GEOFFERY COHEN: Yes and no. Yes. People join extremist and hate groups because they want to belong. Research by Arie Kruglanski and others—he’s written two books about this—which I think demonstrates pretty powerfully that one of the reasons people join extremist groups, even terrorist groups, initially isn’t because they subscribe to the ideology but because they want an authentic place where they feel that they can belong. Oftentimes these individuals have been isolated from their families. They feel disconnected from their communities. Not always. The threat of belonging can also be at a group level. I might be well educated but feel like my group is increasingly isolated from the pathways to success and fulfillment. So it’s that quest for belonging on my behalf, or on behalf of my group, that motivates a lot.

Kruglanski says extremist groups provide a sense of in-group belongingness. And hate groups and extremist groups, we need to watch out for it. They know this. They exploit this. I tell a few stories illustrating this. C.P Ellis, who became the Grand Wizard of the Ku Klux Klan, he felt that way. He felt like the Klan just made him feel like someone who mattered. And he didn’t really buy into the ideology until much later. And then later, he renounced it because he found an authentic sense of belonging in another place. So yes, I do think that when your sense of belonging is defeated and you feel disconnected from the wider community, you are vulnerable. That’s a big lesson for societies to imbibe. Because that means a sense of belonging to a country, a community, is so vital to an intelligent citizenry. So that’s the yes.

The no is that, returning to Brené Brown, these extremist groups don’t provide authentic belonging but faux belonging. Your acceptance is conditional on subscribing to the views of the group. So as a result, that’s their kind of Achilles heel, to use a term that Bruce Hoffman, another scholar of terrorism, has used. They have an Achilles heel.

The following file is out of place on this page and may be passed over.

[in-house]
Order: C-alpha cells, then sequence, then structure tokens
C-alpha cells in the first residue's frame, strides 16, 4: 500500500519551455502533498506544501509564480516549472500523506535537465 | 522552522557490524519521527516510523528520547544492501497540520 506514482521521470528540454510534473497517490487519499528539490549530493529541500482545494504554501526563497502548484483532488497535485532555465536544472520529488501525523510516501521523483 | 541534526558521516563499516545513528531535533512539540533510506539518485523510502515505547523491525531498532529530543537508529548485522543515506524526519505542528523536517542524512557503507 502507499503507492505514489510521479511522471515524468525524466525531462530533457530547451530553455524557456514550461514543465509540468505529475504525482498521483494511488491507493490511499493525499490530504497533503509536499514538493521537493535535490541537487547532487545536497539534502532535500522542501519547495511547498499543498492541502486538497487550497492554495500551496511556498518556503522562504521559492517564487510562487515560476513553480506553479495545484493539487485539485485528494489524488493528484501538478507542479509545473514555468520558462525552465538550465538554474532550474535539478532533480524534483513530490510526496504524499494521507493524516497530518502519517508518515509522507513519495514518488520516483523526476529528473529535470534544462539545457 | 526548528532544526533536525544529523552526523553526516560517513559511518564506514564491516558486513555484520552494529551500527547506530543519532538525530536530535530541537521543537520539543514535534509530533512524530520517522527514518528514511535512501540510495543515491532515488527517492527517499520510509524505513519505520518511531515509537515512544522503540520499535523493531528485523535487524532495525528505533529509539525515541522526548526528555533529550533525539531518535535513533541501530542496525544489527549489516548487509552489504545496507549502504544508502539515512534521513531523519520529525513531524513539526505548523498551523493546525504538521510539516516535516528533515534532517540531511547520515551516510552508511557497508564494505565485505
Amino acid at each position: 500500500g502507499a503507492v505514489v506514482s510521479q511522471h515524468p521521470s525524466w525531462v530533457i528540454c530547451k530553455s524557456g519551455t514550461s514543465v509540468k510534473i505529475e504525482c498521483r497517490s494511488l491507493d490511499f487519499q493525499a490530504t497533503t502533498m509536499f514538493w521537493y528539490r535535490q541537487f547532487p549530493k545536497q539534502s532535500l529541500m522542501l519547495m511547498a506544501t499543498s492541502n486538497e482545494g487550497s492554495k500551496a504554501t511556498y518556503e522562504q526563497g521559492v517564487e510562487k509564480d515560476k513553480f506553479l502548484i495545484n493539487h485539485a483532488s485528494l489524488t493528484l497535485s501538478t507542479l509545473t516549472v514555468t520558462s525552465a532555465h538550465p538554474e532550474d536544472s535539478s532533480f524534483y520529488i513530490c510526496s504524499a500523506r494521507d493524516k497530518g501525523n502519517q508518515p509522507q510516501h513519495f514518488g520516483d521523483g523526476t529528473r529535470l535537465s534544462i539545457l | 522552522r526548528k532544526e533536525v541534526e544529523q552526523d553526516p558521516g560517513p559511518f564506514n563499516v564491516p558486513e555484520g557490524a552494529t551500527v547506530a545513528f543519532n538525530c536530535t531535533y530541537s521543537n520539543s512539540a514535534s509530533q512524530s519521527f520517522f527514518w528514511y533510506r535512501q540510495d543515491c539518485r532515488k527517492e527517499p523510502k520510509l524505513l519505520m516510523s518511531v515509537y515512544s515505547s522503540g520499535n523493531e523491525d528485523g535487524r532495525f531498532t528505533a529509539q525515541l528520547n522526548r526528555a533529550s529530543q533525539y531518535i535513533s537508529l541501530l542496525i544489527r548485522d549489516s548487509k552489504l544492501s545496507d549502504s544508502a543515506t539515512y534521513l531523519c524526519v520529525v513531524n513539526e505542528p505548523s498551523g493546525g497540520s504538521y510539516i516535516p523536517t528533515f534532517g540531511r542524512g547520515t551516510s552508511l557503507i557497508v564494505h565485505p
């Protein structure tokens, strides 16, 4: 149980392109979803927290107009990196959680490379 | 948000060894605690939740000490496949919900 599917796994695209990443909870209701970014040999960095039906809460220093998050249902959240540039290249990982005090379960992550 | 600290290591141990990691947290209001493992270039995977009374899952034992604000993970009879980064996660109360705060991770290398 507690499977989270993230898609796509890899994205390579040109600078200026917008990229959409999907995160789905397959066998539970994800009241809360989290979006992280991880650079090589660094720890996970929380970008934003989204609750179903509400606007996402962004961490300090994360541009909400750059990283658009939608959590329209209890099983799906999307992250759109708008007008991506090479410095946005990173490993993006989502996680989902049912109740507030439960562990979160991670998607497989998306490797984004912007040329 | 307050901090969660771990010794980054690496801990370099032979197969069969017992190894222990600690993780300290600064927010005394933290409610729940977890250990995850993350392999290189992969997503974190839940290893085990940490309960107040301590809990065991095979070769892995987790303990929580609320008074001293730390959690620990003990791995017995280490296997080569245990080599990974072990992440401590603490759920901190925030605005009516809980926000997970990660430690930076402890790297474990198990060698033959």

One way to draw people back, to bring them back, is to provide that authentic sense of belonging. The organizations and the interventions that have turned extremists, and even former terrorists, is they connect people with authentic sources of belonging through work, community, family. That’s the way to go. But so I do think it’s the same that people thirst for belonging and they join these extremist groups. But oftentimes, the sense of belonging that you get in these groups is not authentic but faux.

SEAN SPEER: How much should today’s political polarization be understood through a lens of belonging? And perhaps relatedly, how much of our current feelings about belonging represent a consequence of secularization and the withdrawal from religious affiliation as a traditional source of belonging?

GEOFFERY COHEN: It’s hard to say with these kinds of cultural shifts. It’s really hard to trace the causal origins. But I think that the evidence does suggest that a widespread sense of disconnection is partly responsible for polarization. There is, of course, a perfect storm of other things that are feeding into where we are now. I think the media, for one, stokes a lot of fear. They have taken the lessons of social psychology, one being that fear and outrage command attention, and turned that into a mercenary strategy. And so as a result, so much of the media that we’re being inundated with stirs up fear and outrage toward the other side, which makes us feel like we need to ally with our own side. So I would put the media in there which exploits our psychological vulnerabilities.

I would say that it is a combination of the situations that are being created for us by media, by social media, by the government, by politicians, and by our cycle of shared psychological vulnerabilities that have put us where we are. Now, as one example of the role of belongingness in political polarization, years ago I did this study where we gave liberals and conservatives a welfare policy that matched their ideological orientation. In one case, the policy was very generous, which liberals liked, and in another case, the policy was very draconian, which conservatives by and large liked. When we gave them those policies, liberals liked the generous one and conservatives liked the stringent one.